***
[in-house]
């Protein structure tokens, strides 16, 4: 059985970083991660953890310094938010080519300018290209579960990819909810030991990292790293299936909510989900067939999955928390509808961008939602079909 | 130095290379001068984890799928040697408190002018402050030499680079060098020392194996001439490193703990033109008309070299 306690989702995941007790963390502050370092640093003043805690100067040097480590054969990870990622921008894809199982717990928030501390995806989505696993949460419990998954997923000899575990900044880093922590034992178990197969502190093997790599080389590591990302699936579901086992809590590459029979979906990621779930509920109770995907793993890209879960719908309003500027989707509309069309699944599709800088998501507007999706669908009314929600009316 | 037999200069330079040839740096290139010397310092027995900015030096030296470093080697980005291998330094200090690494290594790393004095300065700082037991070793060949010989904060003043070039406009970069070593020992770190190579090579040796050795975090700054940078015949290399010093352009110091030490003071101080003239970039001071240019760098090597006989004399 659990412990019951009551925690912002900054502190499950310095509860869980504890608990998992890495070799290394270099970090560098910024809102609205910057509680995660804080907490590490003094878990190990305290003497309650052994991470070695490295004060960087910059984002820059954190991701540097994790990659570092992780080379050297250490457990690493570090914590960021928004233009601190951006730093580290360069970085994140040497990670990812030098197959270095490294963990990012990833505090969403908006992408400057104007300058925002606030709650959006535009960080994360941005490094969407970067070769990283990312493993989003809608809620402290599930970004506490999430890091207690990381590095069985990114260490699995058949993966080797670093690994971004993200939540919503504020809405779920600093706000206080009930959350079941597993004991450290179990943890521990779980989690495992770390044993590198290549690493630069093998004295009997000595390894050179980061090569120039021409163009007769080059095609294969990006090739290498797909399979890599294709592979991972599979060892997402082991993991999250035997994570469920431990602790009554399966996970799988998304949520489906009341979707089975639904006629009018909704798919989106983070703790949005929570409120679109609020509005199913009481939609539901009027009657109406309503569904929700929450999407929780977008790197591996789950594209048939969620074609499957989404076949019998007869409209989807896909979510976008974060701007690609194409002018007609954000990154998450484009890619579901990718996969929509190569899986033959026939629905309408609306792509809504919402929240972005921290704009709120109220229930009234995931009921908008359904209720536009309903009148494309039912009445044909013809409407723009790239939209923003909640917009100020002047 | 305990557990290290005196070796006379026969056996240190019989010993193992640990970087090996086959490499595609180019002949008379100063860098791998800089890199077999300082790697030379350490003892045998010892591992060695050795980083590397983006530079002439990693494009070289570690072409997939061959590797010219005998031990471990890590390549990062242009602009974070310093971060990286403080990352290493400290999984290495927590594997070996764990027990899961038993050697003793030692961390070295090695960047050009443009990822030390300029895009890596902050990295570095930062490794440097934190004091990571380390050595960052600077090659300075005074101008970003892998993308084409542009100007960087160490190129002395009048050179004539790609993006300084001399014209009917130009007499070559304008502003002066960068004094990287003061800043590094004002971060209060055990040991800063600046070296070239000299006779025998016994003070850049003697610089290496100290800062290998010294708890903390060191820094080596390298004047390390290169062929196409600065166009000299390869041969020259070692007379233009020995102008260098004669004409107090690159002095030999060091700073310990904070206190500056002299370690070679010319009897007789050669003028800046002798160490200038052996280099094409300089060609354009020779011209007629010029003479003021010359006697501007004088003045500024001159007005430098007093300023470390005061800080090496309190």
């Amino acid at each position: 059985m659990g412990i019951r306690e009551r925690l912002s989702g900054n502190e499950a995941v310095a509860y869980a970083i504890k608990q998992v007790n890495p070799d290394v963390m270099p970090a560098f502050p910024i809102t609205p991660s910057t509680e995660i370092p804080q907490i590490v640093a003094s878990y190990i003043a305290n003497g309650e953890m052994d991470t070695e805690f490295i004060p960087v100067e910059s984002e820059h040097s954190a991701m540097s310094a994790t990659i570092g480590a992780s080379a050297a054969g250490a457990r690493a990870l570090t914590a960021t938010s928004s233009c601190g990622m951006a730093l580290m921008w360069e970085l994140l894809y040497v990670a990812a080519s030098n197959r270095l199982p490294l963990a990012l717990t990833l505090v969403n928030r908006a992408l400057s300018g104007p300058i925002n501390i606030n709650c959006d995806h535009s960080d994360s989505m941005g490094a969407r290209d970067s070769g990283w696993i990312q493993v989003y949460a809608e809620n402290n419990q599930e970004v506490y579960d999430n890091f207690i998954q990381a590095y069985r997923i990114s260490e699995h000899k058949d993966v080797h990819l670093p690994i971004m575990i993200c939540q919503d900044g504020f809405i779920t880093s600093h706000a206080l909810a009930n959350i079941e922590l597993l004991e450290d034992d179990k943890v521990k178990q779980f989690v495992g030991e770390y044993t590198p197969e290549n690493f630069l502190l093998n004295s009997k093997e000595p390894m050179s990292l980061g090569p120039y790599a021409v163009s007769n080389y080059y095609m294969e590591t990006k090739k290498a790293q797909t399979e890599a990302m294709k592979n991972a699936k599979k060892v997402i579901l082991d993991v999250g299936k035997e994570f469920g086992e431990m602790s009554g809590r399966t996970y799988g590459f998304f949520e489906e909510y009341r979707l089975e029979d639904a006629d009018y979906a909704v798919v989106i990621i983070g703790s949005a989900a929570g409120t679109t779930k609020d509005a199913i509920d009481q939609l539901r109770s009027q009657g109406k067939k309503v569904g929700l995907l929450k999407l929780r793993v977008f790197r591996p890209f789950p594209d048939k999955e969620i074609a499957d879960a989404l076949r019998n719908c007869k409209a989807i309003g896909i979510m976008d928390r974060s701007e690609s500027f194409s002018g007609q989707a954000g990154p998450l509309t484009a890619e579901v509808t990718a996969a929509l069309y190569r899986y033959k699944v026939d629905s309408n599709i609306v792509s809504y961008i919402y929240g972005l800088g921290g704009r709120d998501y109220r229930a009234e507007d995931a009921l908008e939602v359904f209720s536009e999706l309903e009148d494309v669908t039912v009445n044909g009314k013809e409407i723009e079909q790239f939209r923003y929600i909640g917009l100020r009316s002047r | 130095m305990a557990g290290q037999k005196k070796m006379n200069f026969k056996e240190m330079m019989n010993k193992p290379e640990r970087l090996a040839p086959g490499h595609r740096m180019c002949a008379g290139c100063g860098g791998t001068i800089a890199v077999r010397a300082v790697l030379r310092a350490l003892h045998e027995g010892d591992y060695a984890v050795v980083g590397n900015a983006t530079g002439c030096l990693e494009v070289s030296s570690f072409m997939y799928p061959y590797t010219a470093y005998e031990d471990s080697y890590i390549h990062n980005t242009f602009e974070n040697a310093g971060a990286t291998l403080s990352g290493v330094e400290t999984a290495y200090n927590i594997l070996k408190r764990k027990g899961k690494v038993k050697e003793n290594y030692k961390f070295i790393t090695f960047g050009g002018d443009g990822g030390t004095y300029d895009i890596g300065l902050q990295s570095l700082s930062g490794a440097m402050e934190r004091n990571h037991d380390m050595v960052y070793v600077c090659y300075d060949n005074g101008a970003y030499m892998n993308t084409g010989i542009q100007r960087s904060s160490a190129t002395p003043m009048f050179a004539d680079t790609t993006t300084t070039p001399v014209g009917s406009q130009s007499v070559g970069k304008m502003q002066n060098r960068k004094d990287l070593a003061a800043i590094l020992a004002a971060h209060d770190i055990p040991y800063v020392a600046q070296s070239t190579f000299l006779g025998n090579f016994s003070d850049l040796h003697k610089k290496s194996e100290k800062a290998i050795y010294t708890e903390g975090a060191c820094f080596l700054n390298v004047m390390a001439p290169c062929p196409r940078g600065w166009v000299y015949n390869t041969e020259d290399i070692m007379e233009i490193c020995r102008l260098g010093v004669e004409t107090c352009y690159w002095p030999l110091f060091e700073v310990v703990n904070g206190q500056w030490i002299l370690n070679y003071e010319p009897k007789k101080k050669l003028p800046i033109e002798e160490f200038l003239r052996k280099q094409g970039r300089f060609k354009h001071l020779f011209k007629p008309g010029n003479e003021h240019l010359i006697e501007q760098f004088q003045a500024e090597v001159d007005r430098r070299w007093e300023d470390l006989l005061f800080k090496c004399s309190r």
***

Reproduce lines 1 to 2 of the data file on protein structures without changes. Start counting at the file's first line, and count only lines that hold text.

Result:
[in-house]
């Protein structure tokens, strides 16, 4: 059985970083991660953890310094938010080519300018290209579960990819909810030991990292790293299936909510989900067939999955928390509808961008939602079909 | 130095290379001068984890799928040697408190002018402050030499680079060098020392194996001439490193703990033109008309070299 306690989702995941007790963390502050370092640093003043805690100067040097480590054969990870990622921008894809199982717990928030501390995806989505696993949460419990998954997923000899575990900044880093922590034992178990197969502190093997790599080389590591990302699936579901086992809590590459029979979906990621779930509920109770995907793993890209879960719908309003500027989707509309069309699944599709800088998501507007999706669908009314929600009316 | 037999200069330079040839740096290139010397310092027995900015030096030296470093080697980005291998330094200090690494290594790393004095300065700082037991070793060949010989904060003043070039406009970069070593020992770190190579090579040796050795975090700054940078015949290399010093352009110091030490003071101080003239970039001071240019760098090597006989004399 659990412990019951009551925690912002900054502190499950310095509860869980504890608990998992890495070799290394270099970090560098910024809102609205910057509680995660804080907490590490003094878990190990305290003497309650052994991470070695490295004060960087910059984002820059954190991701540097994790990659570092992780080379050297250490457990690493570090914590960021928004233009601190951006730093580290360069970085994140040497990670990812030098197959270095490294963990990012990833505090969403908006992408400057104007300058925002606030709650959006535009960080994360941005490094969407970067070769990283990312493993989003809608809620402290599930970004506490999430890091207690990381590095069985990114260490699995058949993966080797670093690994971004993200939540919503504020809405779920600093706000206080009930959350079941597993004991450290179990943890521990779980989690495992770390044993590198290549690493630069093998004295009997000595390894050179980061090569120039021409163009007769080059095609294969990006090739290498797909399979890599294709592979991972599979060892997402082991993991999250035997994570469920431990602790009554399966996970799988998304949520489906009341979707089975639904006629009018909704798919989106983070703790949005929570409120679109609020509005199913009481939609539901009027009657109406309503569904929700929450999407929780977008790197591996789950594209048939969620074609499957989404076949019998007869409209989807896909979510976008974060701007690609194409002018007609954000990154998450484009890619579901990718996969929509190569899986033959026939629905309408609306792509809504919402929240972005921290704009709120109220229930009234995931009921908008359904209720536009309903009148494309039912009445044909013809409407723009790239939209923003909640917009100020002047 | 305990557990290290005196070796006379026969056996240190019989010993193992640990970087090996086959490499595609180019002949008379100063860098791998800089890199077999300082790697030379350490003892045998010892591992060695050795980083590397983006530079002439990693494009070289570690072409997939061959590797010219005998031990471990890590390549990062242009602009974070310093971060990286403080990352290493400290999984290495927590594997070996764990027990899961038993050697003793030692961390070295090695960047050009443009990822030390300029895009890596902050990295570095930062490794440097934190004091990571380390050595960052600077090659300075005074101008970003892998993308084409542009100007960087160490190129002395009048050179004539790609993006300084001399014209009917130009007499070559304008502003002066960068004094990287003061800043590094004002971060209060055990040991800063600046070296070239000299006779025998016994003070850049003697610089290496100290800062290998010294708890903390060191820094080596390298004047390390290169062929196409600065166009000299390869041969020259070692007379233009020995102008260098004669004409107090690159002095030999060091700073310990904070206190500056002299370690070679010319009897007789050669003028800046002798160490200038052996280099094409300089060609354009020779011209007629010029003479003021010359006697501007004088003045500024001159007005430098007093300023470390005061800080090496309190």